Jesus had a way of rocking a person’s world by turning questions on their heads. The first example that comes to mind is a Pharisee, Nicodemus. He was intrigued by Jesus, but not brave enough to face him in light of day, so he came to him at night. He was, after all, a member of the Jewish ruling council. What would they think of him meeting with this scandalous new teacher?
He recognized Jesus for coming from God, and admitted it that night. Yet, Jesus knew his heart. This was a man still bound by his religious heritage, by the law and opinion of his peers. That’s when Jesus told him:
You must be born again.*
It was in that nighttime encounter that we received the most life-changing verse in the Bible:
For God so loved the world that he gave his one and only Son, that whoever believes in him shall not perish but have eternal life.*
We have little information on what happened to Nicodemus after that encounter, but we do know that he joined Joseph of Arimathea in providing the crucified Christ with a proper burial.* He obviously had taken Jesus’ words to heart and put his trust in him.
Those who have spent their lives in established faith communities can be the hardest to reach with the good news of Christ as seen in John 3:16. A missionary serving in Europe recently said:
The vaccine of traditional faith has inoculated them against the gospel message of repentance and belief.
For this reason, he says that their question to people has changed from, “Do you believe in Jesus?” to “Do you trust in Jesus?”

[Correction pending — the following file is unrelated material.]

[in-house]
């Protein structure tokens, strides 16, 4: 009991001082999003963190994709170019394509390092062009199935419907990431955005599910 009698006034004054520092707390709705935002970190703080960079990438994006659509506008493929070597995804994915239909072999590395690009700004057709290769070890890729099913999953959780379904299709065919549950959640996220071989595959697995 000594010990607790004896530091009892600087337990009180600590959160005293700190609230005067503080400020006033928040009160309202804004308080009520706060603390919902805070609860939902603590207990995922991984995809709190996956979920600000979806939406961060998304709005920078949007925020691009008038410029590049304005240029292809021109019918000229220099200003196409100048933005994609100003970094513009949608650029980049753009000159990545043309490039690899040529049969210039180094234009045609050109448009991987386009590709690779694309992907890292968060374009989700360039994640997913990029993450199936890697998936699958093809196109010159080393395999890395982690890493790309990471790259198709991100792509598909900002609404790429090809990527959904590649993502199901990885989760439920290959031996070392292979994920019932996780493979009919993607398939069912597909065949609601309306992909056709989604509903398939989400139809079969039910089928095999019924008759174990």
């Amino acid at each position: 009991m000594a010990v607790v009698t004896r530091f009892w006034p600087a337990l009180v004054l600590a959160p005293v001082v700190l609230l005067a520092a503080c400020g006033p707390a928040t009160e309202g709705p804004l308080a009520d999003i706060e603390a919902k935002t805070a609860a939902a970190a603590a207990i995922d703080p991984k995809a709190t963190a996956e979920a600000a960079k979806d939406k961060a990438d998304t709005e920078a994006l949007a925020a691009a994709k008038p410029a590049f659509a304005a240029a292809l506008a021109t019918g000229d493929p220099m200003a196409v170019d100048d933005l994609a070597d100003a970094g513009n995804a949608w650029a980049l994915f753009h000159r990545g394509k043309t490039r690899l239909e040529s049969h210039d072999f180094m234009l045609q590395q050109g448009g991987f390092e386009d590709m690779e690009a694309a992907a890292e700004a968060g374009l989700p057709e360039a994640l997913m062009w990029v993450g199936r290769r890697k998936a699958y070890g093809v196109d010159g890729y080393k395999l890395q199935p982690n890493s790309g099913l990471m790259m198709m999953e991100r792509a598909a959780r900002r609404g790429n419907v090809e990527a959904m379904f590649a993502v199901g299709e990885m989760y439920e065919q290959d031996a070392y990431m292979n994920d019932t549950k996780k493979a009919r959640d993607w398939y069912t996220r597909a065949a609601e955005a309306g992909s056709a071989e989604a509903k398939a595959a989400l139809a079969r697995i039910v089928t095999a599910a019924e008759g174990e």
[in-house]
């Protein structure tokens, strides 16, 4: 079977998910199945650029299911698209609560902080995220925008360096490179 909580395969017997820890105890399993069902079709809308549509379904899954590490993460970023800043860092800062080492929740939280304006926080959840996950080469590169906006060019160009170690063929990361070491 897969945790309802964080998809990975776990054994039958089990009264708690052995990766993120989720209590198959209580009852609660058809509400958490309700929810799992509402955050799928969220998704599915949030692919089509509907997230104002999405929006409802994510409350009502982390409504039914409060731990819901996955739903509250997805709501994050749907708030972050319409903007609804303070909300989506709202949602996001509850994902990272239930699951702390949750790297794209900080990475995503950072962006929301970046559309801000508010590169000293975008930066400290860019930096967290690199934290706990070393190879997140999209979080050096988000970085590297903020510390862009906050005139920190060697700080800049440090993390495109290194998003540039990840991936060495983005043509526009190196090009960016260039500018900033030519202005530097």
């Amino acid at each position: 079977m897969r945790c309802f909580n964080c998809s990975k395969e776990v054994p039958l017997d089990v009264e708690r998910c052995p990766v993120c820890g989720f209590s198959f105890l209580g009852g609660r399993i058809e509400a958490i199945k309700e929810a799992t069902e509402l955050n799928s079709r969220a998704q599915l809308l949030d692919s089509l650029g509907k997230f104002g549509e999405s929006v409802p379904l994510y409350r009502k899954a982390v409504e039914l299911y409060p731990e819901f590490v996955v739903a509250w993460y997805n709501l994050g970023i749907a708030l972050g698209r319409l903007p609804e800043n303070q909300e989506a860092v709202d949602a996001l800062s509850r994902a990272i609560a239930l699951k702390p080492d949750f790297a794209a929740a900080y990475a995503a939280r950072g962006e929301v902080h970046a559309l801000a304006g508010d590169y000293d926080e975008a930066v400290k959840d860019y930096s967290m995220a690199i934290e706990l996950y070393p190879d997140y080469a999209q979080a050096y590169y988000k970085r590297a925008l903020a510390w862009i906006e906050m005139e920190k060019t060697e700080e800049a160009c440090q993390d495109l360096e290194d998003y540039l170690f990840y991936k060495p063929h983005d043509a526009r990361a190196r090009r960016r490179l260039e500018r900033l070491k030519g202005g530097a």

Do you see the difference? A person, who has grown up in a traditional faith community, will easily say they believe in Jesus. How could they not? It’s all they’ve known. The word “Christian” is part of their identity and sometimes even their ethnic heritage.
But where is their trust? If they are honest, most would say in their identity with the church or as a Christian, not in the only One who is truly worthy of their trust.
One time, when we were living in Lebanon, my husband shared the beautiful message of Christ with a Maronite Christian woman. She told him, “One birth is enough for me.” Where was her trust? In a heritage that would fail her in the end.
For those of you who seek to be witnesses for Christ, don’t be afraid to change your approach. You must think about the questions you ask, the words you use, because though they might work with one person, they will not always work for another. Ask the Holy Spirit to help you say just the thing that will rock their world and shake their belief in self and tradition. Only then will hearts be open to trust.
Grace and Peace
*John 3:16 (NIV)